Jump to content
This site uses cookies! Learn More

This site uses cookies!

You can find a list of those cookies here: mysite.com/cookies

By continuing to use this site, you agree to allow us to store cookies on your computer. :)

Search the Community

Showing results for tags '54mm'.



More search options

  • Search By Tags

    Type tags separated by commas.
  • Search By Author

Content Type


Calendars

  • Community Calendar
  • Group Builds
  • Model Show Calendar

Forums

  • Site Help & Support
    • FAQs
    • Help & Support
    • New Members
    • Announcements
  • Aircraft Modelling
    • Military Aircraft Modelling Discussion by Era
    • Civil Aircraft Modelling Discussion by Era
    • Work in Progress - Aircraft
    • Ready for Inspection - Aircraft
    • Aircraft Related Subjects
  • AFV Modelling (armour, military vehicles & artillery)
    • Armour Discussion by Era
    • Work in Progress - Armour
    • Ready for Inspection - Armour
    • Armour Related Subjects
    • large Scale AFVs (1:16 and above)
  • Maritime Modelling (Ships and subs)
    • Maritime Discussion by era
    • Work in Progress - Maritime
    • Ready for Inspection - Maritime
  • Vehicle Modelling (non-military)
    • Vehicle Discussion
    • Work In Progress - Vehicles
    • Ready For Inspection - Vehicles
  • Science Fiction & RealSpace
    • Science Fiction Discussion
    • RealSpace Discussion
    • Work In Progress - SF & RealSpace
    • Ready for Inspection - SF & RealSpace
  • Figure Modelling
    • Figure Discussion
    • Figure Work In Progress
    • Figure Ready for Inspection
  • Dioramas, Vignettes & Scenery
    • Diorama Chat
    • Work In Progress - Dioramas
    • Ready For Inspection - Dioramas
  • Reviews, News & Walkarounds
    • Reviews
    • Current News
    • Build Articles
    • Tips & Tricks
    • Walkarounds
  • Modelling
    • Group Builds
    • The Rumourmonger
    • Other Modelling Genres
    • Britmodeller Yearbooks
    • Tools & Tips
  • General Discussion
    • Chat
    • Shows
    • Photography
    • Members' Wishlists
  • Shops, manufacturers & vendors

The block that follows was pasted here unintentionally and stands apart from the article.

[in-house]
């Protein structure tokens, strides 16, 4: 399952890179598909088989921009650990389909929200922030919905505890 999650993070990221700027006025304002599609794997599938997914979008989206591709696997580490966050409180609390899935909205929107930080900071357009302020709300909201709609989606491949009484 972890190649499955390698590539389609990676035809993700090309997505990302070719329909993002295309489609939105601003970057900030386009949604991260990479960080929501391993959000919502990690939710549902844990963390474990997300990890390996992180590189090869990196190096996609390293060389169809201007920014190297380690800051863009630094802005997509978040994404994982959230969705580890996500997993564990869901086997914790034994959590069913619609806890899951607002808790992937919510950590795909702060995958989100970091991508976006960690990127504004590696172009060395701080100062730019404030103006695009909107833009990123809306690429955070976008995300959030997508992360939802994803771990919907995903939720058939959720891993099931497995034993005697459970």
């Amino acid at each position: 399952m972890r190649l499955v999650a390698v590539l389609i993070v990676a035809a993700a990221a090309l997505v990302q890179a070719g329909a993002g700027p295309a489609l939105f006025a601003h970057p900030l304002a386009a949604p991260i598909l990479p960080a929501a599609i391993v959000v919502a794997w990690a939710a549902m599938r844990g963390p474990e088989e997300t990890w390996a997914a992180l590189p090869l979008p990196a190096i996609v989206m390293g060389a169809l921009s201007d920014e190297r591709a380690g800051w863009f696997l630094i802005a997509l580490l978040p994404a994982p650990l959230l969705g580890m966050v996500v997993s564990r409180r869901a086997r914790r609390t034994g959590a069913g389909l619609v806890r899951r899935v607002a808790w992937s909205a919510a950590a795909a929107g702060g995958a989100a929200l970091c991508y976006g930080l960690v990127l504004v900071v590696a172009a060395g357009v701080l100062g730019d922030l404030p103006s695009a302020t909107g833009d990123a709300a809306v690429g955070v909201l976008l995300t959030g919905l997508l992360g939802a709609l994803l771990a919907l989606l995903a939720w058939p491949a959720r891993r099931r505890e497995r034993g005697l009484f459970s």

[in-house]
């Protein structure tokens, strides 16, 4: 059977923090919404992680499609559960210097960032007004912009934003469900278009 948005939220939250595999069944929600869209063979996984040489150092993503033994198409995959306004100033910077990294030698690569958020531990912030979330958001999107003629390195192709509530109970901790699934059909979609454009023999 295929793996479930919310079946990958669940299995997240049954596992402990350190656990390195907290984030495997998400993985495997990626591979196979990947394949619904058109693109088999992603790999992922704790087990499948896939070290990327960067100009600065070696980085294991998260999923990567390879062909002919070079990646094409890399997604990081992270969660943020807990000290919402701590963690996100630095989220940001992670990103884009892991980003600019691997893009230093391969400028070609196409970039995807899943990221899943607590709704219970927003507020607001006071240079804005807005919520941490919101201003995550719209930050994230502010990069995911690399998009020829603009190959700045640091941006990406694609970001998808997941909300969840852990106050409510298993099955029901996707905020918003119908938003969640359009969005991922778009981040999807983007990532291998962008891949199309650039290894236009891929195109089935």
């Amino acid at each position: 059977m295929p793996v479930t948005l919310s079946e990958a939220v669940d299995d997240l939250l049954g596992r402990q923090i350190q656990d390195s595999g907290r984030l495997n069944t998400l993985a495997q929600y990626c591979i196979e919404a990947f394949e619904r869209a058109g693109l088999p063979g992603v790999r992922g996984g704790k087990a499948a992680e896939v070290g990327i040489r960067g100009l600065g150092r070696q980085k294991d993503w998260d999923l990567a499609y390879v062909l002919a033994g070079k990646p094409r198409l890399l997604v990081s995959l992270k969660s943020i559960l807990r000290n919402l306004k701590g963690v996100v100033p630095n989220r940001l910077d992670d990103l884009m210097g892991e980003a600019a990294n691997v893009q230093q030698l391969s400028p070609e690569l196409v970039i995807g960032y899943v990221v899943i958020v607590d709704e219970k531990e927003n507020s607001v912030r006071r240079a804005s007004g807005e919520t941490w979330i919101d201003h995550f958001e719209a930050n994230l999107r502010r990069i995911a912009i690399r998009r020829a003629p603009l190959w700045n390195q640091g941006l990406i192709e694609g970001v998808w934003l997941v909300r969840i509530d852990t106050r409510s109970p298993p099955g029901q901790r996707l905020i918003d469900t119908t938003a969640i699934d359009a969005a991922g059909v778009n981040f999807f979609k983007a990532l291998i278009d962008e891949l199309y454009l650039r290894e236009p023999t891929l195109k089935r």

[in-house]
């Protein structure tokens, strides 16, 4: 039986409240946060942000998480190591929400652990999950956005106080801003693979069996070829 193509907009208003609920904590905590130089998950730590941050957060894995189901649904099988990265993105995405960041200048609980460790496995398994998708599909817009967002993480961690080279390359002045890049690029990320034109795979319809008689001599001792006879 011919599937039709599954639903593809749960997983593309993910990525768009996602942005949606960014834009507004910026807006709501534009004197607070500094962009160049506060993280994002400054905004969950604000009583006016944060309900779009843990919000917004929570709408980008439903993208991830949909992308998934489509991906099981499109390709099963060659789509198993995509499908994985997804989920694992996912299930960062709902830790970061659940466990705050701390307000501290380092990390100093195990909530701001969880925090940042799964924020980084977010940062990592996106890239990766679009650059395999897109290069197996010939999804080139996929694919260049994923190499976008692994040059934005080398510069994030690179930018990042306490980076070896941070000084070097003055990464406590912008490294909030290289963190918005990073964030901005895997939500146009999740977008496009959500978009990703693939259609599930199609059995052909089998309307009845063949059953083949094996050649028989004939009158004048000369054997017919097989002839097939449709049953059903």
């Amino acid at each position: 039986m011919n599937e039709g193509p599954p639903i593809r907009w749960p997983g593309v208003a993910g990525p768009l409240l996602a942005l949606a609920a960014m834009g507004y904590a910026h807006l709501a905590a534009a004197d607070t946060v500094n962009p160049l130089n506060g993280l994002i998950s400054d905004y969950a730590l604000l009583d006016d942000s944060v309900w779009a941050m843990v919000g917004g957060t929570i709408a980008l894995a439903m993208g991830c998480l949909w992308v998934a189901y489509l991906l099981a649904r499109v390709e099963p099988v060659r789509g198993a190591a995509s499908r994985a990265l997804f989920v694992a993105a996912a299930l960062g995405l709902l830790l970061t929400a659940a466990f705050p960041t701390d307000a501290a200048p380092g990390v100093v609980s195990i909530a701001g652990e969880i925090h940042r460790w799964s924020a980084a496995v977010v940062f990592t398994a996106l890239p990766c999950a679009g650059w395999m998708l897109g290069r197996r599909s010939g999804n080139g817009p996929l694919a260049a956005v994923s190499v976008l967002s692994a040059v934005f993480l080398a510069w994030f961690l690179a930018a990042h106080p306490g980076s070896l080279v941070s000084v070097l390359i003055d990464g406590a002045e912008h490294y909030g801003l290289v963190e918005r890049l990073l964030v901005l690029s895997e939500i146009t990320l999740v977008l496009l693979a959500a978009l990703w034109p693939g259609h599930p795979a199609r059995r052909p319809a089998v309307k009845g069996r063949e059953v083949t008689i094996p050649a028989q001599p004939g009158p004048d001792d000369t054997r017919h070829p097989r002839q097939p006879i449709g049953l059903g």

• Air-craft.net
    • A.M.U.R. Reaver
    • Atlantic Models
    • Bernd.M Modellbau
    • BlackMike Models
    • Casemate UK
    • Copper State Models
    • Creative Models Ltd
    • DACO Products
    • Freightdog Models
    • Hannants
    • Hobby Colours & Accessories
    • Hobby Paint'n'Stuff
    • Hypersonic Models
    • Iliad Design
    • Japan:Cool
    • Kagero Publishing
    • Kingkit
    • L'Arsenal 2.0
    • Modellingtools.co.uk
    • Maketar Paint Masks
    • Marmaduke Press Decals
    • MikroMir
    • MJW Models
    • The Hobby Shack
    • NeOmega & Vector Resin
    • Parkes682Decals
    • Pheon Models
    • Pocketbond Limited
    • Precision Ice and Snow
    • Radu Brinzan Productions
    • Red Roo Models
    • RES/KIT
    • SBS Model - Hungary
    • Scale-Model-Kits.com
    • Small Stuff Models
    • Sovereign Hobbies
    • Special Hobby
    • Sphere Products
    • Starling Models
    • Thunderbird Models
    • Tiger Hobbies
    • Tirydium Models
    • Topnotch - Bases and Masks for Models
    • Ultimate Modelling Products
    • Valiant Wings Publishing
    • Videoaviation Italy
    • White Ensign Models
    • Wonderland Models
  • Archive
    • 2007 Group Builds
    • 2008 Group Builds
    • 2009 Group Builds
    • 2010 Group Builds
    • 2011 Group Builds
    • 2012 Group Builds
    • 2013 Group Builds

Categories

  • New Features
  • Other

Found 37 results

  1. Strictly OOB, except I substituted lead foil for the plastic belts. Painted in acrylics.
  2. Painted with Andrea, Vallejo and Humbrol acrylics.
  3. This kit was originally tooled in 1975 and was released from 1975 to 1978, possibly reissued in 1980, and again from 1991 to 1994. History: The ordinary line infantry made all of Napoleon's victories possible. The Bardin uniform was introduced into the French army from 1812. The square-lapelled short-tailed coatee and the trousers were in common usage. By 1815 the French infantry wore a double-breasted short-tailed jacket or habit-veste in blue with red collar and cuffs piped white. White lapels piped red and white turnbacks. Brass buttons. White waistcoat and breeches. Most infantry at Waterloo wore greatcoats. The gaiters were shortened to end below the knee before 1815. Shako. The rolled forage cap was kept under the M.1801 cartridge pouch with the red tassel hanging out below, and they would have a canteen or flask or mess tin. While such things were not issued by the army, almost everyone carried these essential items in one form or another. They had the M.1777 musket and bayonet with 406mm blade. The fusiliers carried their bayonet on the lower part of their crossbelt on the front right hip and did not have a sabre. The M.1801 knapsack was made from cow hide with two (and later three) straps. The greatcoat rolled on top and held by the straps. The voltigeurs still wore a sabre despite repeated orders to the contrary. The elite grenadiers and voltigeurs still wore pompons, which again was common despite having permission to wear plumes. The light infantry - chasseurs - have a sabre and bayonet combined frog suspended by a belt over the right shoulder, and also fringed epaulettes, which mark them out as elites. In reality the uniform was often far less smart than this by Waterloo, and in particular many men wore trousers over the breeches and gaiters, and a cover on the shako. Reference: Brassey’s History of Uniforms Napoleonic Wars Napoleon’s Army ISBN 1-85753-220-1